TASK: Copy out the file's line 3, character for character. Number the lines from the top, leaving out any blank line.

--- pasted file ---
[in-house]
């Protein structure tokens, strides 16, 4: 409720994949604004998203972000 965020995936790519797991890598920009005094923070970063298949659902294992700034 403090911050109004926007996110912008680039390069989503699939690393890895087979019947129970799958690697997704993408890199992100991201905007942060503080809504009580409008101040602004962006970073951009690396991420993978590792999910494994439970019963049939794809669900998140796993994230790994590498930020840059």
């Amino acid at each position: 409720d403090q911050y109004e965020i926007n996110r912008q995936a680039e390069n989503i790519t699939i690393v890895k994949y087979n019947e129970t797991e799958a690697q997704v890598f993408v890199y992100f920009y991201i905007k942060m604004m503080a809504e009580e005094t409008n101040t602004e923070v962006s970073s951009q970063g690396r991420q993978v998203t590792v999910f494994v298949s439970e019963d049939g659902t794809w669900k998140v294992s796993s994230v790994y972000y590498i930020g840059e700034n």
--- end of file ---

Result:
């Amino acid at each position: 409720d403090q911050y109004e965020i926007n996110r912008q995936a680039e390069n989503i790519t699939i690393v890895k994949y087979n019947e129970t797991e799958a690697q997704v890598f993408v890199y992100f920009y991201i905007k942060m604004m503080a809504e009580e005094t409008n101040t602004e923070v962006s970073s951009q970063g690396r991420q993978v998203t590792v999910f494994v298949s439970e019963d049939g659902t794809w669900k998140v294992s796993s994230v790994y972000y590498i930020g840059e700034n």